And - hmm - @evanh is right (again) that you even do not need a COG but should be able to use inline PASM.

    Mike

  • Yes, that's exactly what I've been testing with 4 different programs over the last hour: a small blinky program compiled with and with/out the debugger, and ran with and without it; and a large program that uses vga screens compiled with and without the debugger and ran with and without the debugger. I got predictable results for the larger program, but not with the smaller one, so I held off on posting. Still checking some things.

  • I'm still not 100% sure for the small program, but for the large one, I got these success : failure results:

    [1] Compiled w/o the debugger AND ran w/o the debugger: 13 : 0 <--- Works
    [2] Compiled w/o the debugger AND ran with the debugger: 0 : 13, with garbage in the debug window
    [3] Compiled with the debugger AND ran with the debugger: 13 : 0 <--- Works
    [4] Compiled with the debugger AND ran w/o the debugger: 0 : 13

    By the way, this was with the hubset #$F0; hubset ##clkmode_ & !3; waitx ##200_000 pasm sequence. Perhaps I need to go back and do the testing that evanh suggested. But one thing at a time.

  • Mike, thanks so much for your explanation of how the loading and all works. That helps me to understand my test results better.

    About using Spin2 to get into RCFAST, I may try that. That will slow down the assembly code when it runs though, won't it, but I'll probably hardly notice.

    And I'll probably try (or switch to) using in-line pasm from whatever Spin2 object that starts the ball rolling (I think it might have been Ariba that answered a question about that).

    Thanks again, Mike. Your post came just at the right time. I got back home a couple hours ago and lay down to think about this and two ideas occurred to me to test to try to shed light on the problem [1] make the Spin2 program MUCH bigger by declaring a big wasted array, and [2] saving two versions of the binary and running them with and without the debugger. Fortunately, I tested the latter idea first. I probably don't need to do the other test, but at the time I considered it, I had some doubts about whether this technique of loading the binary to the upper hub and then copying down to the lower hub was viable. It's now looking much better, but something unforeseen could still crop up. Anyway, your comment is GREATLY appreciated.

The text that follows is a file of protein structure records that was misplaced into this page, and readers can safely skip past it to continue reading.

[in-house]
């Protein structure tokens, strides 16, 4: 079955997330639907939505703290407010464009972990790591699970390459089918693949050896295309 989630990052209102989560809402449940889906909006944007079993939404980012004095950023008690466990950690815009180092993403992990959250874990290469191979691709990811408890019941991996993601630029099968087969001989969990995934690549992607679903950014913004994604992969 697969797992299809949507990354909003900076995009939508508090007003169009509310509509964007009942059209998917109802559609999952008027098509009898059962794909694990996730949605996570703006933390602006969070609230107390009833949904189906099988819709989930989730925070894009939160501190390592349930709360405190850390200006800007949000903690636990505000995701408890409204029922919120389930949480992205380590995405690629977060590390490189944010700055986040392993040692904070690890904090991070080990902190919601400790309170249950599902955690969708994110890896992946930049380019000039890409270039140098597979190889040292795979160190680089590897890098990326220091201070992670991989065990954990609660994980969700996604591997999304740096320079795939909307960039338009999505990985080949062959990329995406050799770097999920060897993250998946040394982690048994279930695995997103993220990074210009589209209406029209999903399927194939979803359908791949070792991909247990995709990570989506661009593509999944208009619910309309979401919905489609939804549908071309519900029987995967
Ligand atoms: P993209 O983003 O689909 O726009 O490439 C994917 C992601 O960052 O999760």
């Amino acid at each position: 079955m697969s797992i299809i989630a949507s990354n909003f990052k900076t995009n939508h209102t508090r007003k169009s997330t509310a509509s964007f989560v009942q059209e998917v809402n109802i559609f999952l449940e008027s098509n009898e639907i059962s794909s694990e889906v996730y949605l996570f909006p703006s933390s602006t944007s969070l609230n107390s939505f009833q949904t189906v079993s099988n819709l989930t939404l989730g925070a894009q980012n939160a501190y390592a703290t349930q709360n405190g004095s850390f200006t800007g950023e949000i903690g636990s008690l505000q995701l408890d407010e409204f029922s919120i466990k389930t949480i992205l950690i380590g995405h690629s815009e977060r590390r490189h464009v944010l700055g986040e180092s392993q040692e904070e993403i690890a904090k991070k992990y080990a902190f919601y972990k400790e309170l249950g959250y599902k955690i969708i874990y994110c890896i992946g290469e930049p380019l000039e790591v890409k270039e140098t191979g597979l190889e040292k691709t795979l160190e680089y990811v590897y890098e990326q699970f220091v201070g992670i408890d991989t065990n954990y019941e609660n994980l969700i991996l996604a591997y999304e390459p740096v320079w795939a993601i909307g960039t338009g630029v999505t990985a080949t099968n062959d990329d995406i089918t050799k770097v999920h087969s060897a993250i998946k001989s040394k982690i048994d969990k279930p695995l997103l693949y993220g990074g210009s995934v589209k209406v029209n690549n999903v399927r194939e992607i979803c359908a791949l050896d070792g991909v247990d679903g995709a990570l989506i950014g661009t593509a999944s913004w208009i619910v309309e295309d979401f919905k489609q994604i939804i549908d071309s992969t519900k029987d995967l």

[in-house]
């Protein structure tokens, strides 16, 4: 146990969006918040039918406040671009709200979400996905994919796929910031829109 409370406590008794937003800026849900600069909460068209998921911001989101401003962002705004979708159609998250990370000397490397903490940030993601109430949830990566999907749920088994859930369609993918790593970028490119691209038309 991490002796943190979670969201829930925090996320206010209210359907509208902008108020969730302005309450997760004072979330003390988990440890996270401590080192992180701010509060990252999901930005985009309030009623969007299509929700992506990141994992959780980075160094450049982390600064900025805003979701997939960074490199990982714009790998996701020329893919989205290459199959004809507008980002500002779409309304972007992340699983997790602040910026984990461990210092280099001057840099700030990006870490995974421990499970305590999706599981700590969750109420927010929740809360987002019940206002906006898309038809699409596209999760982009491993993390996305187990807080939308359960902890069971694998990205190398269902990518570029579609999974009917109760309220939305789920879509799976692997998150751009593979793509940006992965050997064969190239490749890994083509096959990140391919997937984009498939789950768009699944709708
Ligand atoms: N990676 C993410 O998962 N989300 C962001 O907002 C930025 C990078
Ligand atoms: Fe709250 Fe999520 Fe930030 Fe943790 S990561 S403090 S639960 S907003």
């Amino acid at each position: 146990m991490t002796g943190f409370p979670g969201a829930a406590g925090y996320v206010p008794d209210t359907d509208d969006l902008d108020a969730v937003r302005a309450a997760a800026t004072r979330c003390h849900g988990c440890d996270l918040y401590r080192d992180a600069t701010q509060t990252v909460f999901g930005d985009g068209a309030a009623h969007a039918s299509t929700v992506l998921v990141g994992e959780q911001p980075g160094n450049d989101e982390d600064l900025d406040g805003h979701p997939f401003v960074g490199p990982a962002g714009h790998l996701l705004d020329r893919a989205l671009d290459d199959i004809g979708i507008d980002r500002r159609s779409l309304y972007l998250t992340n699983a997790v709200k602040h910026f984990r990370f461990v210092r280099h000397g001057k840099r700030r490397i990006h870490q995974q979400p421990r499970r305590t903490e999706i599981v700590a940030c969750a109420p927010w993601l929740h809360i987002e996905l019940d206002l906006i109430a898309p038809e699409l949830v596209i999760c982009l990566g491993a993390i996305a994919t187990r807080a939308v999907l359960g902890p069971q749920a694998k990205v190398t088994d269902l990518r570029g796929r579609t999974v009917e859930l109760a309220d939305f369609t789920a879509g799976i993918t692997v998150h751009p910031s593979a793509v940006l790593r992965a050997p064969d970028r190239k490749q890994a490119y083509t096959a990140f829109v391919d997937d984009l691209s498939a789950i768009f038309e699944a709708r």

• JRetSapDoogJRetSapDoog Posts: 953
    edited 2021-07-10 21:48

    For the pasm sequence that evanh asked me to test (hubset #$F0; hubset #0 ; waitx ##200_000), I got the following results:

    [1] Compiled w/o debugger AND ran w/o debugger: 13 successes in a row
    [2] Compiled w/o debugger AND ran with debugger: Not tested
    [3] Compiled with debugger AND ran with debugger: 8 successes and 5 failures
    [4] Compiled with the debugger AND ran w/o the debugger: Not tested

    I didn't test the other two combinations as done above since those are not expected to work. However, the test run compiled for the debugger and ran with the debugger [3] seems a little concerning. I wonder what would happen if I stored the program compiled for the debugger in flash and ran it w/o the PC connected. I may try that next